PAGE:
With Fandango’s sabotaging the credibility of their own user ratings and Amazon suing more than 1,000 Fiverr users for posting fake product reviews, I thought it would be fun to talk about building trust in review systems.

If people can’t trust your reviews, you may as well not have them at all.

Having a code of conduct you actually enforce is important. But let’s think about this in a bigger sense, focusing on 3 key ideas that have to do with the systems you use and the data they have access to.

Verifying Purchase/Use

Reviews are more valuable when you know that the person reviewing the product has actually used it – or, at least, purchased it. Amazon does this, where reviews are tagged “verified purchase.” Those reviews enjoy enhanced credibility, and I can see a day when Amazon allows you to view the star rating given by verified purchasers only.

Of course, purchase doesn’t mean use. There are people gaming the system by giving people Amazon coupons to “purchase” the item for free, in exchange for a review. Then it is a “verified purchase,” even if it might not be the most credible review. As long as the freebie is disclosed, it’s not a big deal. But, on the whole, a verified purchase does make it more likely that the review is coming from someone who has actually experienced the product. Which is very good.

What if you could verify use, to a reasonable extent? Let’s stick with Amazon and consider their Kindle reading devices. What if they showed you book reviews by people who they knew had the book open for more than an hour? Or that they knew read at least X number of pages and spent at least X number of minutes per page? Yes, everything can be gamed. They could just leave their reading device on and not read it. But not many would do that. Reviews from people that you know spent time with the book are more valuable.

Look at Netflix. They know how long you watched a movie – or they know how long the movie played, anyway. What if they not only showed ratings of the movie, but ratings and reviews of the movie by the accounts they know at least played more than half of it?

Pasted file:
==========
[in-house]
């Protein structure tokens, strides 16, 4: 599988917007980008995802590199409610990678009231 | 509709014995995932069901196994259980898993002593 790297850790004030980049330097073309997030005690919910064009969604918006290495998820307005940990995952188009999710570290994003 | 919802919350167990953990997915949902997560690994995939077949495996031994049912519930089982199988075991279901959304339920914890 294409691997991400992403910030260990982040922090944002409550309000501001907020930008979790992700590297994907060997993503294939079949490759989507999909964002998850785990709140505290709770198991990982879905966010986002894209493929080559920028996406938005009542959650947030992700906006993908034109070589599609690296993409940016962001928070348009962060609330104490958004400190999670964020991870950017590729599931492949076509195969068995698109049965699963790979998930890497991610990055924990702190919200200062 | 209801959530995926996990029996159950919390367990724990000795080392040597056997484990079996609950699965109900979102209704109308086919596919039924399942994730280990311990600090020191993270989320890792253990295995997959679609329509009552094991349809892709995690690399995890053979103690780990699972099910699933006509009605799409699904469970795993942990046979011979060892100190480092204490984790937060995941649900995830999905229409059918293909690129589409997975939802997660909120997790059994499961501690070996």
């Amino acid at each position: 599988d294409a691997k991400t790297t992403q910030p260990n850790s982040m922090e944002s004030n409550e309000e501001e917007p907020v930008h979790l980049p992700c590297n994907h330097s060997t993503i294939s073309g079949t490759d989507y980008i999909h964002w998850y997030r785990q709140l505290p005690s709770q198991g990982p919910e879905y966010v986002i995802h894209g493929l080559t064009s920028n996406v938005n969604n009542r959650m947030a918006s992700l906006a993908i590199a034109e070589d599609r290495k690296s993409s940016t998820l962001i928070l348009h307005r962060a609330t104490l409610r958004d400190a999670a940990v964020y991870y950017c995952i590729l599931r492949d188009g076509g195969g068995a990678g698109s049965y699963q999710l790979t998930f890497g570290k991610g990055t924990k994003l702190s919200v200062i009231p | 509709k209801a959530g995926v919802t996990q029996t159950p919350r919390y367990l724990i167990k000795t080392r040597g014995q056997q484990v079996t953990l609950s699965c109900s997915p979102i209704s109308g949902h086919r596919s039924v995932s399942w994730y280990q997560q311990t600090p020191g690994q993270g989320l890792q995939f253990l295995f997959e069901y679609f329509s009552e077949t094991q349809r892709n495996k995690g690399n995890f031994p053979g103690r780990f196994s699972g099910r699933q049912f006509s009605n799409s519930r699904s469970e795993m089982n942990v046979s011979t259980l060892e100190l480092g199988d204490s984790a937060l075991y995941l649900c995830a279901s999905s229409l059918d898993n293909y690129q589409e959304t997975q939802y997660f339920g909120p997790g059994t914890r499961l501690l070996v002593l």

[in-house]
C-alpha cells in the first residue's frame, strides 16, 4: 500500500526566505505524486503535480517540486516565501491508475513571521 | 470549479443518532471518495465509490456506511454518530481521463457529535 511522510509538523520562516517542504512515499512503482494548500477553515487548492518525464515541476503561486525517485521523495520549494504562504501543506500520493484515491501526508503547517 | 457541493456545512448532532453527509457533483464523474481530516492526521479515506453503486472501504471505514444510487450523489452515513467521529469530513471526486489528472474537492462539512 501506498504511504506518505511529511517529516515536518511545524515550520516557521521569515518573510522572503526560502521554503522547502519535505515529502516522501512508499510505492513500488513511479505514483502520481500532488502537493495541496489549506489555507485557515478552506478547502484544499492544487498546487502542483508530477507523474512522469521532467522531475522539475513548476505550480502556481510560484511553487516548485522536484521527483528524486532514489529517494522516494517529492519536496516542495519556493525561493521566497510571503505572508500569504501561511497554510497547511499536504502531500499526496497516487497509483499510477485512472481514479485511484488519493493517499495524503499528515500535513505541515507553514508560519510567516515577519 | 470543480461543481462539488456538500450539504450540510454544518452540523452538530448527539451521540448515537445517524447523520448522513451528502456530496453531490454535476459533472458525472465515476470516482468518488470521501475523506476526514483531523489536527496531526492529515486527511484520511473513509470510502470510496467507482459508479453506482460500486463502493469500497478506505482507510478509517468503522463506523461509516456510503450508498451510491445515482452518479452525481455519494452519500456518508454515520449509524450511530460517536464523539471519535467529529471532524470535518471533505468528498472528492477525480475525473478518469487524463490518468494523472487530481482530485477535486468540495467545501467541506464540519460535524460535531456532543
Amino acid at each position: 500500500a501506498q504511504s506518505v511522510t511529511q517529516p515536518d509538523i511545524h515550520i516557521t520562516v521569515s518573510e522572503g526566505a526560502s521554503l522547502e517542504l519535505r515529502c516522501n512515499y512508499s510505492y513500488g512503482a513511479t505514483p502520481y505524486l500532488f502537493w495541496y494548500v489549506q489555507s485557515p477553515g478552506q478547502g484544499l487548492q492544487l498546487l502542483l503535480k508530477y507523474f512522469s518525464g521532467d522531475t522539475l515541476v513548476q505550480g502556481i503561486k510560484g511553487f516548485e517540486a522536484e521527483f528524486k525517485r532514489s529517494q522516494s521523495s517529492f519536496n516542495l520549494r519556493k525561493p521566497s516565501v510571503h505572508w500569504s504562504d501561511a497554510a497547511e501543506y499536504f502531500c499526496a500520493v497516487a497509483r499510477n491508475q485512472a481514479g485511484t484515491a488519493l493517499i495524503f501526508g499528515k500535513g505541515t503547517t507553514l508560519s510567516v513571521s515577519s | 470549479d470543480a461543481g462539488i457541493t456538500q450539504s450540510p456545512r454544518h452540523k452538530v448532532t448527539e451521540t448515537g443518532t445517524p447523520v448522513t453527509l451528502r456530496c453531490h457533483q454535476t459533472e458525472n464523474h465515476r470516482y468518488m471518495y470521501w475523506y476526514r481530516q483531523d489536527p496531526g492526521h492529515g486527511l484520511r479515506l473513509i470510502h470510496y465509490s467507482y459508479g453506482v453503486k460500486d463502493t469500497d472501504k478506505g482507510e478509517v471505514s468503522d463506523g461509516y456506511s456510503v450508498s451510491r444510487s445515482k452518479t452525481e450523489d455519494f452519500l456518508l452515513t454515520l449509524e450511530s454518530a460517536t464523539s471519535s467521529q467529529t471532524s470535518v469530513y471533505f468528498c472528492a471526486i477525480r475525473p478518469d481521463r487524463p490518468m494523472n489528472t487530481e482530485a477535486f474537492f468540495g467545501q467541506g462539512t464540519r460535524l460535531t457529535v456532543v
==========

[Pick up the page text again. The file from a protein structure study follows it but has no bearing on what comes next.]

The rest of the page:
Uber ratings are interesting because you know they used the service. The driver had that rider and the rider experienced that driver. You can apply this to all sorts of apps that are an intermediary between two parties. Restaurants, hotels, etc. A review from someone you know stayed (or, at least, was billed for the stay) at the hotel is more valuable than a review from some random person.

Of course, not many will have access to this data. But if you do, it’s a tremendous asset.

Weighted Averages

IMDb and Metacritic do this. The idea is that some reviewers are more credible than others. You just have to develop a formula for calculating this. A math expert or two might come in handy here.

But to think about it loosely, a long term member of your community who regularly rates movies, and whose reviews have received many helpful votes, should have a bigger voice than someone who just registered to rate one movie. That person is more likely to be rating simply to skew something higher or lower, not to actually provide a balanced opinion of the film. The new reviewer can build up credibility, just like the veteran member has.

Forensic Science

We collect information from our members that can be identifying, such as IP addresses, email addresses, website links and more. But we don’t really use this information proactively. If we notice a trend or have one reported to us, we might look into it. We might even be able to search for accounts and contributions by IP address. But we don’t really spend much time with that data.

I would build a system where your software automatically identifies trends for you and flags them. While hand checking IPs on every contribution is out of the question, if the system notices that the same IP reviewed the same movie twice, that’s something you might want to be notified about. Just like if surfercoolguy111@gmail.com and surfercoolguy111@yahoo.com reviewed it. They don’t have the same email address, but the likelihood of two different people, using a statistically improbable handle in their email address and then reviewing the same movie on your site, is fairly slim.

This data is very tedious to sort through, which is why you want an automated system flagging it, so that you can spend your time taking action.

If you host reviews and ratings, what are you doing to make them more credible? Please let me know in the comments.